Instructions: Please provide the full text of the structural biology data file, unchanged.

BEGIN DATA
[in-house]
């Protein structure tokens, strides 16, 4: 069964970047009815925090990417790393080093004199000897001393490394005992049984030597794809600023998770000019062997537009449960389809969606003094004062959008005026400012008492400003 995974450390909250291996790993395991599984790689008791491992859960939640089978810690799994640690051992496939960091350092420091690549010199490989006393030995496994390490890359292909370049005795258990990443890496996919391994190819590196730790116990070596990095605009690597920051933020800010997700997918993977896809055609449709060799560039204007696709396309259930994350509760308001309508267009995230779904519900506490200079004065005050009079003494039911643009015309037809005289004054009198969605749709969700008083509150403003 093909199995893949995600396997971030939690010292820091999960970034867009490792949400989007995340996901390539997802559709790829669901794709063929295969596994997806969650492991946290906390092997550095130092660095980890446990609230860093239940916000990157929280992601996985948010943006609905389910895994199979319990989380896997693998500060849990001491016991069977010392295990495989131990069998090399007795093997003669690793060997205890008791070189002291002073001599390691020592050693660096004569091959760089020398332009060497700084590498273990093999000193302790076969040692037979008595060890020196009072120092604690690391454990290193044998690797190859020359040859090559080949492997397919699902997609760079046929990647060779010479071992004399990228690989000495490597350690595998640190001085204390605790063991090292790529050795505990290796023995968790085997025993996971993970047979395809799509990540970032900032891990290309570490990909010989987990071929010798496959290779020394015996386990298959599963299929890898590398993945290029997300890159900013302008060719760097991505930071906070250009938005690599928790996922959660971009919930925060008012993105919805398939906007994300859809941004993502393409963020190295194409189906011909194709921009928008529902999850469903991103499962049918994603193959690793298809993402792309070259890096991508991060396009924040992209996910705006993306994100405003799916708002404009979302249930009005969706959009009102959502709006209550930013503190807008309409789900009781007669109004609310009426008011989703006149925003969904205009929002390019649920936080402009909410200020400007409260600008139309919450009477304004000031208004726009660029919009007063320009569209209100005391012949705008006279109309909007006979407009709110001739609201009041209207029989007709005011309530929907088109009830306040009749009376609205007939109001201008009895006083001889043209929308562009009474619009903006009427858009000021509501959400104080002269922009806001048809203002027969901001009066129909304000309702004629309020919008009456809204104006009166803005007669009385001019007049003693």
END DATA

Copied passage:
[in-house]
């Protein structure tokens, strides 16, 4: 069964970047009815925090990417790393080093004199000897001393490394005992049984030597794809600023998770000019062997537009449960389809969606003094004062959008005026400012008492400003 995974450390909250291996790993395991599984790689008791491992859960939640089978810690799994640690051992496939960091350092420091690549010199490989006393030995496994390490890359292909370049005795258990990443890496996919391994190819590196730790116990070596990095605009690597920051933020800010997700997918993977896809055609449709060799560039204007696709396309259930994350509760308001309508267009995230779904519900506490200079004065005050009079003494039911643009015309037809005289004054009198969605749709969700008083509150403003 093909199995893949995600396997971030939690010292820091999960970034867009490792949400989007995340996901390539997802559709790829669901794709063929295969596994997806969650492991946290906390092997550095130092660095980890446990609230860093239940916000990157929280992601996985948010943006609905389910895994199979319990989380896997693998500060849990001491016991069977010392295990495989131990069998090399007795093997003669690793060997205890008791070189002291002073001599390691020592050693660096004569091959760089020398332009060497700084590498273990093999000193302790076969040692037979008595060890020196009072120092604690690391454990290193044998690797190859020359040859090559080949492997397919699902997609760079046929990647060779010479071992004399990228690989000495490597350690595998640190001085204390605790063991090292790529050795505990290796023995968790085997025993996971993970047979395809799509990540970032900032891990290309570490990909010989987990071929010798496959290779020394015996386990298959599963299929890898590398993945290029997300890159900013302008060719760097991505930071906070250009938005690599928790996922959660971009919930925060008012993105919805398939906007994300859809941004993502393409963020190295194409189906011909194709921009928008529902999850469903991103499962049918994603193959690793298809993402792309070259890096991508991060396009924040992209996910705006993306994100405003799916708002404009979302249930009005969706959009009102959502709006209550930013503190807008309409789900009781007669109004609310009426008011989703006149925003969904205009929002390019649920936080402009909410200020400007409260600008139309919450009477304004000031208004726009660029919009007063320009569209209100005391012949705008006279109309909007006979407009709110001739609201009041209207029989007709005011309530929907088109009830306040009749009376609205007939109001201008009895006083001889043209929308562009009474619009903006009427858009000021509501959400104080002269922009806001048809203002027969901001009066129909304000309702004629309020919008009456809204104006009166803005007669009385001019007049003693």